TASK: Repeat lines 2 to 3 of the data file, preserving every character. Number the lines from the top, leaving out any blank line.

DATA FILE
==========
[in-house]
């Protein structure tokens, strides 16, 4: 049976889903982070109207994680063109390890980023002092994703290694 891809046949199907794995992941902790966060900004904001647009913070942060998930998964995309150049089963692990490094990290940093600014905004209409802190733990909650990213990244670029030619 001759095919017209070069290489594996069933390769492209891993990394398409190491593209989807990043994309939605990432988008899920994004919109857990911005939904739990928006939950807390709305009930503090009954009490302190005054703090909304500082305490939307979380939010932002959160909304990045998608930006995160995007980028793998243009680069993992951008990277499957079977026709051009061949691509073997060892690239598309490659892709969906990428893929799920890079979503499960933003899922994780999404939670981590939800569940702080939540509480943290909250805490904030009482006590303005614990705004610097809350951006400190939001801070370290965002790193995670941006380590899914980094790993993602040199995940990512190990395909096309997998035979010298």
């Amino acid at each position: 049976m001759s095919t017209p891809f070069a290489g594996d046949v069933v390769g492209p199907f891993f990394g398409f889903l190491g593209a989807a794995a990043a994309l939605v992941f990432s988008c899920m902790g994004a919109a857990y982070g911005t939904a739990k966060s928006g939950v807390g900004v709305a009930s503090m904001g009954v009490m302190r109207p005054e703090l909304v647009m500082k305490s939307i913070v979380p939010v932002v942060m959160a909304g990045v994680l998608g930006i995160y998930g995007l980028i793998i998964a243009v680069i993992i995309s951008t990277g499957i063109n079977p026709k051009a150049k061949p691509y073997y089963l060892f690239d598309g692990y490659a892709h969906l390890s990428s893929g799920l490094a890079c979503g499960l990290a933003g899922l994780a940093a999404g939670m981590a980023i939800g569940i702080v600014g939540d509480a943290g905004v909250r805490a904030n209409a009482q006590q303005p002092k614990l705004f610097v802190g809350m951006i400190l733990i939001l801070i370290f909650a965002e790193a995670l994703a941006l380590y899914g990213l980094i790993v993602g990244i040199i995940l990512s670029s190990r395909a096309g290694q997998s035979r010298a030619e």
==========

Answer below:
């Protein structure tokens, strides 16, 4: 049976889903982070109207994680063109390890980023002092994703290694 891809046949199907794995992941902790966060900004904001647009913070942060998930998964995309150049089963692990490094990290940093600014905004209409802190733990909650990213990244670029030619 001759095919017209070069290489594996069933390769492209891993990394398409190491593209989807990043994309939605990432988008899920994004919109857990911005939904739990928006939950807390709305009930503090009954009490302190005054703090909304500082305490939307979380939010932002959160909304990045998608930006995160995007980028793998243009680069993992951008990277499957079977026709051009061949691509073997060892690239598309490659892709969906990428893929799920890079979503499960933003899922994780999404939670981590939800569940702080939540509480943290909250805490904030009482006590303005614990705004610097809350951006400190939001801070370290965002790193995670941006380590899914980094790993993602040199995940990512190990395909096309997998035979010298």
């Amino acid at each position: 049976m001759s095919t017209p891809f070069a290489g594996d046949v069933v390769g492209p199907f891993f990394g398409f889903l190491g593209a989807a794995a990043a994309l939605v992941f990432s988008c899920m902790g994004a919109a857990y982070g911005t939904a739990k966060s928006g939950v807390g900004v709305a009930s503090m904001g009954v009490m302190r109207p005054e703090l909304v647009m500082k305490s939307i913070v979380p939010v932002v942060m959160a909304g990045v994680l998608g930006i995160y998930g995007l980028i793998i998964a243009v680069i993992i995309s951008t990277g499957i063109n079977p026709k051009a150049k061949p691509y073997y089963l060892f690239d598309g692990y490659a892709h969906l390890s990428s893929g799920l490094a890079c979503g499960l990290a933003g899922l994780a940093a999404g939670m981590a980023i939800g569940i702080v600014g939540d509480a943290g905004v909250r805490a904030n209409a009482q006590q303005p002092k614990l705004f610097v802190g809350m951006i400190l733990i939001l801070i370290f909650a965002e790193a995670l994703a941006l380590y899914g990213l980094i790993v993602g990244i040199i995940l990512s670029s190990r395909a096309g290694q997998s035979r010298a030619e």